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Coding test-first, I find that perhaps 3/4 of my code is unit tests; if I were truly extreme, and didn't write a line of code except to fix a failing unit test, this ratio would be even higher. Maintaining all these unit tests adds a huge amount of inertia to code changes. Early on, I suck it up and fix them. As soon as there's pressure, I end up with a broken_unit_tests directory to revisit 'when there's time'. It feels like TDD is putting in high coverage too soon, before the design has had time to crystallize.

How do I find my way out of this dilemma, and start welcoming changing requirements like I'm supposed to?

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This is a really good question; it's a pain when you change some code and then you have to fix all the tests to match, – Philip Morton Oct 16 '08 at 12:20

Keeping the aspect of Programmer Discipline aside... (it's a personal thing if you're okay with checking-in without doing a buddy build or without fixing all the tests. Agile assumes high discipline.. and Courage&Support to stay on the right path under Pressure :),

If you find that making a single change fails multiple tests, its a smell that something is wrong with your tests. Fragile Tests are common when you start out with TDD... if you spend more time fixing your tests than fixing your code... stop, breathe and reflect. Fix the disease rather than the symptom.
If you have some code snippets, we could discuss. As it stands I dont think I can help you out much...
Guideline: A test should fail for only one reason.. Conversely every failing test should point out the exact unique location of the defect. Two tests should not fail due to the same change. Unless you're making architecture level sweeping changes, this should be rare.

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"Fragile Tests" is the term I was looking for. Here, have a cookie! – warren_s Oct 16 '08 at 12:37

I think you've got it the other way around. When implementing a change which could break the unit test you should update the unit tests first. This way you will never get a broken unit test and a working code. You will either have a failing unit test because the code is not ready yet or both parts will work fine.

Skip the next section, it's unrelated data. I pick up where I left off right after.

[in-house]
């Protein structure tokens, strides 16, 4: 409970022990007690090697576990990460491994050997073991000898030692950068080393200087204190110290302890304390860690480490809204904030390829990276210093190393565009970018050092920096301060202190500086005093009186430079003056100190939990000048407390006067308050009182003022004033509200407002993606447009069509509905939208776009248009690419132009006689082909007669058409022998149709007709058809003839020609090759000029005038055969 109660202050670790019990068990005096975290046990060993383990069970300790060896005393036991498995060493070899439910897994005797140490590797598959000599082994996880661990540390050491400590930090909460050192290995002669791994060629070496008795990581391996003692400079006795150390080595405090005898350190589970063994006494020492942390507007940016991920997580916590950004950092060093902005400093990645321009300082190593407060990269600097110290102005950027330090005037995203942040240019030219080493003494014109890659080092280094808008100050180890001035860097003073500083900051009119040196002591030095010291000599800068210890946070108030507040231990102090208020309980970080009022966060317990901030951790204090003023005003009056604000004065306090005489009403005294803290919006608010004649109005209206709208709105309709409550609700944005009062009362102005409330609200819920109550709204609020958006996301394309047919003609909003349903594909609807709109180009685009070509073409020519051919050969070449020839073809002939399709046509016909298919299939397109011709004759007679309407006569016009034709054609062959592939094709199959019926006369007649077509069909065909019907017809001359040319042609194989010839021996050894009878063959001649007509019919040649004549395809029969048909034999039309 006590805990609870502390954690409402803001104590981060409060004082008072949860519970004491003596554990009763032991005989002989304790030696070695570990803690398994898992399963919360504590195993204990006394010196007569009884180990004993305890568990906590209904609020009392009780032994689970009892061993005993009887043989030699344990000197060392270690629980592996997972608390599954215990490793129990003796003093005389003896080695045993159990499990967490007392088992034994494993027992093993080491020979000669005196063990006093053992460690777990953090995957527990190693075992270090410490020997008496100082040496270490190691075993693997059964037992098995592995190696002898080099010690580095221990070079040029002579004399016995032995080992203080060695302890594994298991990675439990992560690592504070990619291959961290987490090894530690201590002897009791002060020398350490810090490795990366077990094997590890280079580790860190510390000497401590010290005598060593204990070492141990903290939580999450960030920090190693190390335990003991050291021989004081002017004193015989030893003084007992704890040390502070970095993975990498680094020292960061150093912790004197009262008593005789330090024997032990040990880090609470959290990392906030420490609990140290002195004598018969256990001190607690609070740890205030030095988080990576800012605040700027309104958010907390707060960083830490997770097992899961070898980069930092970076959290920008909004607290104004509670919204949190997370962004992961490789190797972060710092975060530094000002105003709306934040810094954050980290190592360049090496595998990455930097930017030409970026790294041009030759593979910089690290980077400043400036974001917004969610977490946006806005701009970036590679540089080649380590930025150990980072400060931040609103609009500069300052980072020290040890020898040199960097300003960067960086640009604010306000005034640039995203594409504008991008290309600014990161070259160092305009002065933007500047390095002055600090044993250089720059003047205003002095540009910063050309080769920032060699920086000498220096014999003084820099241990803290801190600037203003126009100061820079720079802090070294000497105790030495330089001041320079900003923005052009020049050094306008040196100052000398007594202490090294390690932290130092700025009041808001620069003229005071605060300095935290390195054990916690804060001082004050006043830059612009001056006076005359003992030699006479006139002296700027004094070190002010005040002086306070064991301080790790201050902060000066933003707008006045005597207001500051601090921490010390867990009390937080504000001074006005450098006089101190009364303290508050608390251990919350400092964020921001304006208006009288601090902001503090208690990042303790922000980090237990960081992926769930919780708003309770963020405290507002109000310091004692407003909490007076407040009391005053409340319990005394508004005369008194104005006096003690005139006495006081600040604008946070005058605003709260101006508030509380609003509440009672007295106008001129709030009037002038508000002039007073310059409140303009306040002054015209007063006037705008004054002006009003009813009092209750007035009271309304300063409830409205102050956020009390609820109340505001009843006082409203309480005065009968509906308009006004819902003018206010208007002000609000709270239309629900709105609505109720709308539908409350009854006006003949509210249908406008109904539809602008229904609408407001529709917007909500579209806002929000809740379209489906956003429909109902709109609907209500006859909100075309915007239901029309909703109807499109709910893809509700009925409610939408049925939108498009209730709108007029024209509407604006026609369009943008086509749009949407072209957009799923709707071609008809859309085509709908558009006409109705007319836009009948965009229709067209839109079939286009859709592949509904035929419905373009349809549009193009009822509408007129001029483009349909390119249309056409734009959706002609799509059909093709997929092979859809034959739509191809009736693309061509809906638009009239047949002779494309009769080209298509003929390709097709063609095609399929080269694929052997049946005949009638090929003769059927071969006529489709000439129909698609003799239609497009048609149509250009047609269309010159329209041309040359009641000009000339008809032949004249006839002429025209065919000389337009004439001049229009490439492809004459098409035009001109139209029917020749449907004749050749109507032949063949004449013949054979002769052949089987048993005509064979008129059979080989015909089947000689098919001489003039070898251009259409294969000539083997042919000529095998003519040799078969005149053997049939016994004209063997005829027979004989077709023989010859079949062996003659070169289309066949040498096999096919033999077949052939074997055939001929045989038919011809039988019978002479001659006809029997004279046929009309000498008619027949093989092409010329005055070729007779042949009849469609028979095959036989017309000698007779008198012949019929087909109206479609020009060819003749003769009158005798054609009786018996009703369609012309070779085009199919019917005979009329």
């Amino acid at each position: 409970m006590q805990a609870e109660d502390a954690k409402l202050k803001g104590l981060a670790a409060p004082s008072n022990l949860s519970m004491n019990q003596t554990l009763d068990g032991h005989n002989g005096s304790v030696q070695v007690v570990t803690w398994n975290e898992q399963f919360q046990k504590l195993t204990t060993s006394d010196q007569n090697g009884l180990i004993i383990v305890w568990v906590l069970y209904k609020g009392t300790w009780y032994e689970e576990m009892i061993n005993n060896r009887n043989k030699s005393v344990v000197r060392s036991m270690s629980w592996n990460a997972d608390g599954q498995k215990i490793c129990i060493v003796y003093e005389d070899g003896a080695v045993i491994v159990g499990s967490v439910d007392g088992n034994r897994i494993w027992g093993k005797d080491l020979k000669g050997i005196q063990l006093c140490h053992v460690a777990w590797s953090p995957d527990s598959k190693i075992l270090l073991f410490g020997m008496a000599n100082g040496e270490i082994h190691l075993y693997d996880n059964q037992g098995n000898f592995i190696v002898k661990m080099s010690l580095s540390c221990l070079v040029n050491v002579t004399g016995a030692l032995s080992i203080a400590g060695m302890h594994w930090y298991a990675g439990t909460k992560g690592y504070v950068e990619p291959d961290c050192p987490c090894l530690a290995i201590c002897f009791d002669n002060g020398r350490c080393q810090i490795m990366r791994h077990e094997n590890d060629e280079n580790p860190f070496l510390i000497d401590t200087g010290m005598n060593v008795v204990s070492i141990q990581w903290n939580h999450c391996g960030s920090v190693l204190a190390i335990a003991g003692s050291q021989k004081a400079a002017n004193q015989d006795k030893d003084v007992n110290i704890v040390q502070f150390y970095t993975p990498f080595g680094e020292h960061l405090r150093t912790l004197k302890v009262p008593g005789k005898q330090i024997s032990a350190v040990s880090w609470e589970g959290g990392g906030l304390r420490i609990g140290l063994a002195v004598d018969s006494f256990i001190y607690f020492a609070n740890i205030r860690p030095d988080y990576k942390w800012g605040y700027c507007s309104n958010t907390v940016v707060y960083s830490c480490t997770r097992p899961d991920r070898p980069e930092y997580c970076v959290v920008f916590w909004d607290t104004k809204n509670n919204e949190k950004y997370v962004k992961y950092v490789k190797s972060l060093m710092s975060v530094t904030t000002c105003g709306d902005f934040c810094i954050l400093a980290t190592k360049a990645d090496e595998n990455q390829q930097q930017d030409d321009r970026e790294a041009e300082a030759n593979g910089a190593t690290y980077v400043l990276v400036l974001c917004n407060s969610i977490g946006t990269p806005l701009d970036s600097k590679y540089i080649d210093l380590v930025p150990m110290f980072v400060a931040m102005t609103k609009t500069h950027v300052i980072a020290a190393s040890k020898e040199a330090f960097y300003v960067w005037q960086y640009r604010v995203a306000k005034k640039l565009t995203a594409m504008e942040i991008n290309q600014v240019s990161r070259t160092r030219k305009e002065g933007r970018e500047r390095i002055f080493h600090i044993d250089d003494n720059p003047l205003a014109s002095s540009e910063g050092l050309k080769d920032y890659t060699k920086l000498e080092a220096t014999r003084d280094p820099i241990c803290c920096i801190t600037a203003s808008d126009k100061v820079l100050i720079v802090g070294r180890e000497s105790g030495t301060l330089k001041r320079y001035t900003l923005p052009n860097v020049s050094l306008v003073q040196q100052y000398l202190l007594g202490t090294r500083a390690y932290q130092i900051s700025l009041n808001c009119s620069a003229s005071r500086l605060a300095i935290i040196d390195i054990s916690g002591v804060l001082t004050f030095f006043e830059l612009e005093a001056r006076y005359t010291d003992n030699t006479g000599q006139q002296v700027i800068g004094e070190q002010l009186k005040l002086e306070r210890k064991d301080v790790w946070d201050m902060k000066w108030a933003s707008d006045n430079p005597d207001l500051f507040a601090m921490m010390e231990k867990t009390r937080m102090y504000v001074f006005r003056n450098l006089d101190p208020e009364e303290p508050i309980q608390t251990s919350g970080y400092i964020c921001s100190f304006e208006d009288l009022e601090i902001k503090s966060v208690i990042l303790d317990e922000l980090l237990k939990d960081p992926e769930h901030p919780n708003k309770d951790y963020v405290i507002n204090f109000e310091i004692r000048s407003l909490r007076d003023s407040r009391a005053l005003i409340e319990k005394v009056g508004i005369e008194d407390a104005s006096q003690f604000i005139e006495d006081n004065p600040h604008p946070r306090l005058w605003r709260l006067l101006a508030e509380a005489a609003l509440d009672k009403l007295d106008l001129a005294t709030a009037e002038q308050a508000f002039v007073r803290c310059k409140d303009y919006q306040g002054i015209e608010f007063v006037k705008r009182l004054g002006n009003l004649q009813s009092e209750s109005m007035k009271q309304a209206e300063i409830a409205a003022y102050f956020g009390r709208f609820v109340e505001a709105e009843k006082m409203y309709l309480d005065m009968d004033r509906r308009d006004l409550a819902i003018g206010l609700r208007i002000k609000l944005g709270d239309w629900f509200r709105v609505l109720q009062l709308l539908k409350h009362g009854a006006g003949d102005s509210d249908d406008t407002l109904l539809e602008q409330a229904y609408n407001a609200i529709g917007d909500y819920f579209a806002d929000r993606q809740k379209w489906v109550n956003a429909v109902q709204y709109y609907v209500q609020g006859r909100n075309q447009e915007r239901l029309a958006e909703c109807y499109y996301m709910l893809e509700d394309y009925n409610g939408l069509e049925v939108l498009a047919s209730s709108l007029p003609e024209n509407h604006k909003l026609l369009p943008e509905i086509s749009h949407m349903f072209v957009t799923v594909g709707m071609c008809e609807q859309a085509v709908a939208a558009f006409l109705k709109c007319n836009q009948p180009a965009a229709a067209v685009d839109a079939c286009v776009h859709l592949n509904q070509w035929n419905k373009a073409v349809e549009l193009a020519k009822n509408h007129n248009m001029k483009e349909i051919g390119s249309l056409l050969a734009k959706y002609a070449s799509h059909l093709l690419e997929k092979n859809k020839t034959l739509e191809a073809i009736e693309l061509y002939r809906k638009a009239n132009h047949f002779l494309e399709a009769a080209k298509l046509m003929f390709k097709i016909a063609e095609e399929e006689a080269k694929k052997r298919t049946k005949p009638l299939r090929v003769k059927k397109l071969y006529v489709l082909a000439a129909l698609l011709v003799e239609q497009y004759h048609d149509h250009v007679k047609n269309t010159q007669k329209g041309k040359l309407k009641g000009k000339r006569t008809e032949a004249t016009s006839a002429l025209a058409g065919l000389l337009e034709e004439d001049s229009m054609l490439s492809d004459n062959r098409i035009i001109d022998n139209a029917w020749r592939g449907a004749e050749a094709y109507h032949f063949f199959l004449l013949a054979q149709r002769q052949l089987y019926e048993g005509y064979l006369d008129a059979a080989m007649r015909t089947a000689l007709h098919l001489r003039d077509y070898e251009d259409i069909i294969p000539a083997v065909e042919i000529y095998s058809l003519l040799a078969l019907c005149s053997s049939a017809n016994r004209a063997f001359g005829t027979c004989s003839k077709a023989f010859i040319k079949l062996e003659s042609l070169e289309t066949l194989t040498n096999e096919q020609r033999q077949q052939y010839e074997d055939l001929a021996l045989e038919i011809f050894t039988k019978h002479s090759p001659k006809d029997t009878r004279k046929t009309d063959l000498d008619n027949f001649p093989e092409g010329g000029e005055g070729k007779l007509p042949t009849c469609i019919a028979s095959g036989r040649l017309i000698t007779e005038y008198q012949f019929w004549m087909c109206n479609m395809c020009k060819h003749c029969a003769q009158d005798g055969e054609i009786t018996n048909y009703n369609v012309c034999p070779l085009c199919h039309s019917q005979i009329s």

If you believe that's an overhead just think of the time you'll save on the bugfixing in the future.

Also you could try to work in short cycles. I.e. instead of

  1. Do a lot of changes
  2. Fix a lot of unit tests
  3. Repeat


  1. Plan a small change
  2. Change the relevant unit test(s)
  3. Change relevant code
  4. Repeat

It's difficult to work your way through a huge backlog of unit tests when there is a deadline looming and a manager over your shoulder. Doing the code and the tests at the same time is actually easy when you get into the habit.

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Unit tests should be fairly immutable.

If you're writing a test, writing code to get that test to pass, and breaking your other tests, then your new code should be considered "wrong".

Now obviously, in some cases, you may need to rewrite a test if you change an API contract, but for the most part, you should not consider "rewrite the test" as a valid way to do TDD.

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Unit Tests are never truly immutable, particularly early on in product lifecycle and are as subject to change as the requirements that they mirror and the code that they test against. – Keith Jackson May 22 '14 at 15:33

I guess the idea is to throw unit tests that don't test appropriate behavior anymore away and write new ones. It's also good to write unit-tests in a way that they reflect behavior rather than implementation. So they will be more independent from the design.

Generally I'm not an advocate of TDD anyway. :)

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Your test are probably not focused enough, or you have too many dependencies in your systems.

When I change pretty important aspect of my code, what I do most of the time, is develop a new test suite to make my change, but without breaking the old one, so the software work the old and new way at in parallel, once i am happy with my refactoring, I delete the old way code and the test of the old way.

Not sure it's 100% clear...

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